'The link between global warming and weird, extreme weather events is being better understood every year.'
'India is particularly at risk from such events.'
'Indian communities and urban centres don't have the resilience needed to survive such disasters,' says Mihir S Sharma.
IMAGE: People remove the logs of uprooted trees after strong winds and a dust storm in Alwar, Rajasthan. Photograph: Reuters
2017 was the second warmest year on record.
I have always thought it a pity that this news about the previous year's record-setting warming came in while most of the northern hemisphere was suffering through frigid Januaries; it didn't receive the attention that it deserves.
But this is just another reminder of the way in which climate change is real, and already affecting our lives.
Climate change operates at exactly the wrong pace for policy makers.
It is happening fast enough that we will see real changes over our lifetimes -- real, problematic changes.
But it is too slow for it to be seen as a genuinely urgent problem, whatever the lip service paid to it by political leaders across the world.
It might be useful, therefore, to consider for a moment the likely consequences for India, in the medium term, of uncontrolled global warming -- what climate scientists call the 'business as usual' scenario.
First, much of north India might well become unliveable.
Our cities already hit absurd temperatures for periods in the summer -- close to 50 degrees centigrade in some places. But now this densely populated part of the world will see greater and greater levels of heat stress.
Global average increases in temperature of two to three degrees may not seem completely unmanageable at first, but it means that the extremes of temperature will get that much worse.
Those parts of India already suffering from ultra-high temperatures will see these periods get longer and more intense.
Are we ready for a Delhi that stews at above 45 degrees for weeks at a time?
What are the public health implications of this? The energy consumption implications?
Most of all, will it not drastically reduce quality of life?
Second, the delta regions of the subcontinent are tremendously at risk from rising sea levels.
Parts of Bengal are already enduring high levels of salinity in the soil that makes agriculture difficult, which means that subsistence farmers are struggling.
Our neighbour, Bangladesh, has vast tracts of heavily populated land that are just metres above sea level.
When the seas rise, where will these hundreds of millions of Bangladeshis go? Already Assam politics has been twisted and warped by the issue of Bangladeshi migrants.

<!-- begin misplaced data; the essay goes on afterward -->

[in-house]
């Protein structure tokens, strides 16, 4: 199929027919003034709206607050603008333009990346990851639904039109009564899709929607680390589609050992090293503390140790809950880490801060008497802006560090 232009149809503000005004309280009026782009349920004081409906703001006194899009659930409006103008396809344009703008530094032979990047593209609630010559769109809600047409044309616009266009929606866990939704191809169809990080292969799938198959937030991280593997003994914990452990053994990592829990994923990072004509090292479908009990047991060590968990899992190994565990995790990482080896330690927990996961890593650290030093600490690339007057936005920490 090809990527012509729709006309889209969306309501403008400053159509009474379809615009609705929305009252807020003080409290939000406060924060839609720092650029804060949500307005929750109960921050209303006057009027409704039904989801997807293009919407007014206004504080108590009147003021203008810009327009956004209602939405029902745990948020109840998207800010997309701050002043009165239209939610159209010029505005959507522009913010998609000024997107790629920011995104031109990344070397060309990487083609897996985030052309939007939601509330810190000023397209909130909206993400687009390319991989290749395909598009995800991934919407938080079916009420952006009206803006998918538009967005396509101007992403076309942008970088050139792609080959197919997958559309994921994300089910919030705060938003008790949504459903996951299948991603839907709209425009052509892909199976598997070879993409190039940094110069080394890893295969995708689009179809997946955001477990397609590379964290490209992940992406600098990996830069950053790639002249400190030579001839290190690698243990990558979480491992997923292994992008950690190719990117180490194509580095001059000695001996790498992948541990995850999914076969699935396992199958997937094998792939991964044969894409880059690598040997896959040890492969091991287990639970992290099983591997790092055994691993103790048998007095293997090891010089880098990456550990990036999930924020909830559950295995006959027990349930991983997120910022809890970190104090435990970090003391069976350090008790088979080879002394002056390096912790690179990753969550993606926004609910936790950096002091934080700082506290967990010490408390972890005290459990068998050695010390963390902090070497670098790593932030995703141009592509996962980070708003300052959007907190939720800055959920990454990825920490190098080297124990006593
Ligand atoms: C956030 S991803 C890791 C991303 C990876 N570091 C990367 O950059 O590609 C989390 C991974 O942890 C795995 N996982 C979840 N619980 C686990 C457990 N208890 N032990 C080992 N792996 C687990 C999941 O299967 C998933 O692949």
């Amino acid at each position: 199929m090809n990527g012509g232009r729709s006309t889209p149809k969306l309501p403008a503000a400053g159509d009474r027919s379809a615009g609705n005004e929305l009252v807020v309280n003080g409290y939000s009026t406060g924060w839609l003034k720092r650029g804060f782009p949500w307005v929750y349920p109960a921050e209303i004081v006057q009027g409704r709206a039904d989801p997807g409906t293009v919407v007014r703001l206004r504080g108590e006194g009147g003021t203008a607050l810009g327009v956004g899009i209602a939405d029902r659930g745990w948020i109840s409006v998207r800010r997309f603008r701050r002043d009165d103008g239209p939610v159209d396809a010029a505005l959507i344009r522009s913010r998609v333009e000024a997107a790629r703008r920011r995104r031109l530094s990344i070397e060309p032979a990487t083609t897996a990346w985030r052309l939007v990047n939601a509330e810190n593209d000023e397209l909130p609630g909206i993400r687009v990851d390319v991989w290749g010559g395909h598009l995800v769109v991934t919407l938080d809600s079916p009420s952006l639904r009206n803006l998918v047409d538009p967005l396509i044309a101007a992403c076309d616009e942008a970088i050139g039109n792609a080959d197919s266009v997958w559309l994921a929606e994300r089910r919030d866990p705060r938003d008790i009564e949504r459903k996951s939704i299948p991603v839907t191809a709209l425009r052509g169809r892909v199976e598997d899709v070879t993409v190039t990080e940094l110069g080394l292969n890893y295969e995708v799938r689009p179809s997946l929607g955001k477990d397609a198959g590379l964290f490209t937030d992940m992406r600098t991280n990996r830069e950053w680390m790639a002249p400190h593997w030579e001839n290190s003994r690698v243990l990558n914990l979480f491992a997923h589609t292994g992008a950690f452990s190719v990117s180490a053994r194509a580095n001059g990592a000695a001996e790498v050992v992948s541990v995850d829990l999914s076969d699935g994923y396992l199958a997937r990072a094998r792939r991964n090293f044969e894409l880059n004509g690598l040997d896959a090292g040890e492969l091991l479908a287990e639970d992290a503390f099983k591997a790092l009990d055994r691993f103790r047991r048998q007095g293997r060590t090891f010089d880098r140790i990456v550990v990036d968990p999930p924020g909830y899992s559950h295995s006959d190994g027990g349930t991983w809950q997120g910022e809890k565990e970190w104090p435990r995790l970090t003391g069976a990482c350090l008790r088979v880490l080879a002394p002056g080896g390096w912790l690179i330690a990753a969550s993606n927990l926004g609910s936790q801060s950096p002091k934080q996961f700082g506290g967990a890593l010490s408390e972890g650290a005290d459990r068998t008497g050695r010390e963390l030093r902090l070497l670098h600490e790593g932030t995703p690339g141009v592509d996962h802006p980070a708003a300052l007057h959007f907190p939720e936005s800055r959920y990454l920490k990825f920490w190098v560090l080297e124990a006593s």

Are we ready for vast waves of desperate people fleeing the rising sea? Not to mention the fact that many of our coastal cities will need massive technological interventions just to survive.
Kolkata, for example, is built on a narrow strip between wetlands and river. What happens when the water level rises? How much will it cost to protect Kolkata, or will we just abandon it?
Third, ours is a country that survives on regular weather patterns such as the monsoon. It is already becoming obvious that the monsoon is arriving later and is patchier than it used to be.
Too often it arrives, technically on time, meaning that farmers have sown their crops; but then it hangs about and does nothing for weeks at a time as the crops wilt on the stalk.
In other words, we may be on the threshold of a time when all that we know about farming in India will have to change; when the wisdom of generations as to when to plant, when to harvest, and how to farm will no longer be useful. What will this do to livelihoods in rural India?
Fourth, longer warm spells and less cool winters will have their own effect on diseases.
Already we have seen strange new diseases descend on us, such as chikungunya.
What next? Will the longer warm spells mean that disease pathogens have longer to infect us every year?
Will disease mutation become more rapid? We don't know, but it is a real danger.
Fifth, the link between global warming and weird, extreme weather events like mega-cyclones is being better understood every year.
India is particularly at risk from such events; Indian communities and urban centres do not usually have the resilience needed to survive an increase prevalence of such disasters.
How much will it cost, in cash and state capacity, to disaster-proof our country?
Is that even possible -- after all, even the United States has failed several times to respond adequately to such natural disasters.
There are multiple other such threats from warming -- threats that are accelerating in frequency and becoming more intense.
Our response, and the global response, is simply not ambitious enough. And I am not just talking about Donald Trump here.
Countries like Germany, which should know better, have chosen to replace nuclear power with thermal power, which increases their emissions of the carbon that causes global warming.
The People's Republic of China has loudly declared its commitment to climate change, and gained worldwide applause for planning shut-downs of its coal-fired energy plants.
But it is stepping up its financing of such plants outside, including in Pakistan -- just as other sources of funding for thermal power were drying up.
We know that combating global warming is expensive. But it is worth reminding ourselves regularly of the vast stakes, and the huge costs that India in particular will have to pay if the effort to counter climate change fails.